Day For Daniel: Online world leads to problems for children, police say

  • By Albert McKnight, Bega District News
  • October 26, 2018

The ubiquitous nature of the internet has meant some corners of the relatively-new technology are unsafe for children, which is one of the messages being shared on Day For Daniel.

The event is Australia’s largest child safety awareness and education day, this year held on Friday, October 26.

Senior Constable Donna-Marie Clarke of the Batemans Bay Police said social media was a large problem, as use of it could result in withdrawal from the family unit and community, or bullying.

“Parents allow kids to talk to whoever they want to, it’s not being monitored at all really,” she said.

“The online world is where parents are finding a lot of their problems as their kids get older, I can confidently say from age 11 up.

“It peters off around Year 11, but in that period there have been suicides; it can be quite extreme.”

What she wanted to drive home to parents was to look at their children’s behaviour when assessing if they were experiencing problems online.

“Rather than talk, watch them and listen. If what you’re seeing is not normal to what they have been doing, look at what they’re doing online,” she said.

Senior Constable Clarke said issues that stemmed from the online world such as bullying affected youths in metro and regional areas equally, and rates were not decreasing.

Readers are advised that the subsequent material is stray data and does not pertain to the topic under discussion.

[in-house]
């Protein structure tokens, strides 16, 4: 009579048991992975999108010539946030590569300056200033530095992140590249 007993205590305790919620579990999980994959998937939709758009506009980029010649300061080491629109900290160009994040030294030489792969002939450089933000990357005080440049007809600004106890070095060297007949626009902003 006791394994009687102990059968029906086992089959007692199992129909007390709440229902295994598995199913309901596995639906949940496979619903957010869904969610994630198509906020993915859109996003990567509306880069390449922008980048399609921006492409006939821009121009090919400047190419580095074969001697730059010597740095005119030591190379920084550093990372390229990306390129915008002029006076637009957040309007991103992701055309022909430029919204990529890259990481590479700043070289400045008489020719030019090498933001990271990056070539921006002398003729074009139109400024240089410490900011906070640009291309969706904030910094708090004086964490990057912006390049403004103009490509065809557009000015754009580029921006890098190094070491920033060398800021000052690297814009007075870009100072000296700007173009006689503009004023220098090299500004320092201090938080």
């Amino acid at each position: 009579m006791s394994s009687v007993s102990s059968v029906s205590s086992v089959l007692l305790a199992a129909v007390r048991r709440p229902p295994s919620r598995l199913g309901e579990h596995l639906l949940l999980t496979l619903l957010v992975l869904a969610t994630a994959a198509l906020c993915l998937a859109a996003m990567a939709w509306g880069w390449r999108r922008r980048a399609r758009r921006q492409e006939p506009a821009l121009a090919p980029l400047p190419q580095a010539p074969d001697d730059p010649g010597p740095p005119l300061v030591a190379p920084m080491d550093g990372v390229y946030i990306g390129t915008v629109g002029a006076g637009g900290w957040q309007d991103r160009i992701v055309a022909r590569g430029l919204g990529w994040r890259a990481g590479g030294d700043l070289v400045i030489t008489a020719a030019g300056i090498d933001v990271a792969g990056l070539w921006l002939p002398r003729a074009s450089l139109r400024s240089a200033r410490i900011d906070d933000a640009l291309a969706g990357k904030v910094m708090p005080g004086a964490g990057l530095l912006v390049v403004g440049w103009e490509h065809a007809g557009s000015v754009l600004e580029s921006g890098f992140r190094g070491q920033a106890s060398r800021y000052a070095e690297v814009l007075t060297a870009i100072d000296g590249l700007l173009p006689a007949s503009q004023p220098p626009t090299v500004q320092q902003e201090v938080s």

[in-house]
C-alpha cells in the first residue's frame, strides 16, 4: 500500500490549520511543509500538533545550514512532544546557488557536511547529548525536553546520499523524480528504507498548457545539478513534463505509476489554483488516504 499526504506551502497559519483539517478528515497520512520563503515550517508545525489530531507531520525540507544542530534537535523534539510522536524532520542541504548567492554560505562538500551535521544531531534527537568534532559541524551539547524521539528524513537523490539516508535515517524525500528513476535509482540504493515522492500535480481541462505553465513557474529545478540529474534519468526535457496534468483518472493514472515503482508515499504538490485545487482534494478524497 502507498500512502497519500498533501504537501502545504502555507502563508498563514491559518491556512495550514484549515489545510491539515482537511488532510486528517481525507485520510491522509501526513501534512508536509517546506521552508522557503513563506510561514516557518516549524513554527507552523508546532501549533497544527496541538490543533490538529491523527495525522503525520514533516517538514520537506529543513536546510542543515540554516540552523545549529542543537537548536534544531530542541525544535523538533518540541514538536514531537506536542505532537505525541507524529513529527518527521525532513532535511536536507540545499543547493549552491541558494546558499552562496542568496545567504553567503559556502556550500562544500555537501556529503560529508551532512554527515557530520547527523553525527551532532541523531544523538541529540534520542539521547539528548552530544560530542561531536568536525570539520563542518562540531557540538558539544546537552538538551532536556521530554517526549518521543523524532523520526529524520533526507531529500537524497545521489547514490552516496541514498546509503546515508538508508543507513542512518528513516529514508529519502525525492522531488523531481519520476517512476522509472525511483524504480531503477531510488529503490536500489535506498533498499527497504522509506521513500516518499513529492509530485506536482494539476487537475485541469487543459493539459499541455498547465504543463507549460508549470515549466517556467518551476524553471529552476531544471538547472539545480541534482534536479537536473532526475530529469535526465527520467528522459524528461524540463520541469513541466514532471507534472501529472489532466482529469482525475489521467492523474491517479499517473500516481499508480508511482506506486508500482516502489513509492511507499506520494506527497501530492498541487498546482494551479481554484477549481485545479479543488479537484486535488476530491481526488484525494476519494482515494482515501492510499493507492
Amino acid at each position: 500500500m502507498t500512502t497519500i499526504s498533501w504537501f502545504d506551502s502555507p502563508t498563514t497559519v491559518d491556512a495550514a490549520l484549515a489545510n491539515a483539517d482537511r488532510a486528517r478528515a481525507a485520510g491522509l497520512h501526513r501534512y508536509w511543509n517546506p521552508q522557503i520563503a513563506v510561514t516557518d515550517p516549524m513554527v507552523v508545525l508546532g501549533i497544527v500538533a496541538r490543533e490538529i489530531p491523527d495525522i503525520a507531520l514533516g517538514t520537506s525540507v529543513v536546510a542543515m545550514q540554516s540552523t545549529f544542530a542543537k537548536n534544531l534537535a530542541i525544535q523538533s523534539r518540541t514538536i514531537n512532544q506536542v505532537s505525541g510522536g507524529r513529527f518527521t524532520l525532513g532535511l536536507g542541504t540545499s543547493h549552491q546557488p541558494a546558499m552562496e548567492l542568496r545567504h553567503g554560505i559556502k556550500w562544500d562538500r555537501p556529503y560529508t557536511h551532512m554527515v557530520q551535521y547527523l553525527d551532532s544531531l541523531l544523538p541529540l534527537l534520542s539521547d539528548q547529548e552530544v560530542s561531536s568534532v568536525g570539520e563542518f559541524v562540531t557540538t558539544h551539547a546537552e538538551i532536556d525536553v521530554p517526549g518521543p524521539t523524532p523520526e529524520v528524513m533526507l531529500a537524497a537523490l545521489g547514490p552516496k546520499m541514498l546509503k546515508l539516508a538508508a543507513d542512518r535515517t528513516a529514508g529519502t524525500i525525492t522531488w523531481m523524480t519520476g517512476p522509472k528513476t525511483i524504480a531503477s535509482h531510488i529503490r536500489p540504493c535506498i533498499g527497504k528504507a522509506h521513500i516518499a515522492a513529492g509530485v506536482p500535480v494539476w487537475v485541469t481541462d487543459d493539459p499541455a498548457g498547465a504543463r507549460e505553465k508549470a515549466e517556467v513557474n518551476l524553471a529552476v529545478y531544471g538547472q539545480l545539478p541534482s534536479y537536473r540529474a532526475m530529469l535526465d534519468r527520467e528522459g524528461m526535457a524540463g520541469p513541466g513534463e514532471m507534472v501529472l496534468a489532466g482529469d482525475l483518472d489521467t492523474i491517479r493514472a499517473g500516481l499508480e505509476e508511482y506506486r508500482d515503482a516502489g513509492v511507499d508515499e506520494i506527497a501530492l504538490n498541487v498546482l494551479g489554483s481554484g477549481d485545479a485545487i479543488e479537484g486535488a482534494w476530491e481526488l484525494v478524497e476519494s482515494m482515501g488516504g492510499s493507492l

“It has not been reported enough to police, for various reasons families don’t want to tell police their problems, they try to deal with the issues themselves,” she said.

“Parents need to ask for help. It’s a community approach we need, not an individual approach.”

Day For Daniel ambassador Melissa Pouliot said another factor to think about was how parents’ social media usage influenced their children.

Senior Constable Donna-Marie Clarke and Day For Daniel ambassador Melissa Pouliot talk about ways to stay safe with Wolumla School’s Clancey Whyman, Renato Barrios-Jacobs, Amelia Walsh, Zak Rayner and Kaleila Mazzei.
Senior Constable Donna-Marie Clarke and Day For Daniel ambassador Melissa Pouliot talk about ways to stay safe with Wolumla School’s Clancey Whyman, Renato Barrios-Jacobs, Amelia Walsh, Zak Rayner and Kaleila Mazzei.

On Friday, Senior Constable Clarke visited Wolumla Public School to talk to pupils at the school about ways to keep themselves safe.

They discussed when in trouble who were safe people to go to, such as neighbours, police and teachers, as well as safe places to go to, such as home, school, police stations and hospitals.

Senior Constable Clarke said if the children were lost and a person they did not know asked them to get in their car, the children should scream “no” as loud as they could so people in the neighborhood could hear them, then they should run away.

“People tend to take more notice if people yell loudly rather than if they yell ‘help’, unfortunately,” she said.

If that ever happened, she said children should try to remember as many details about the person and the car they were driving as possible, such as the car’s colour.

Also, children should memorise their full name and home address so they could tell the police when they called Triple Zero (000), as well as the address of the location where they were calling.

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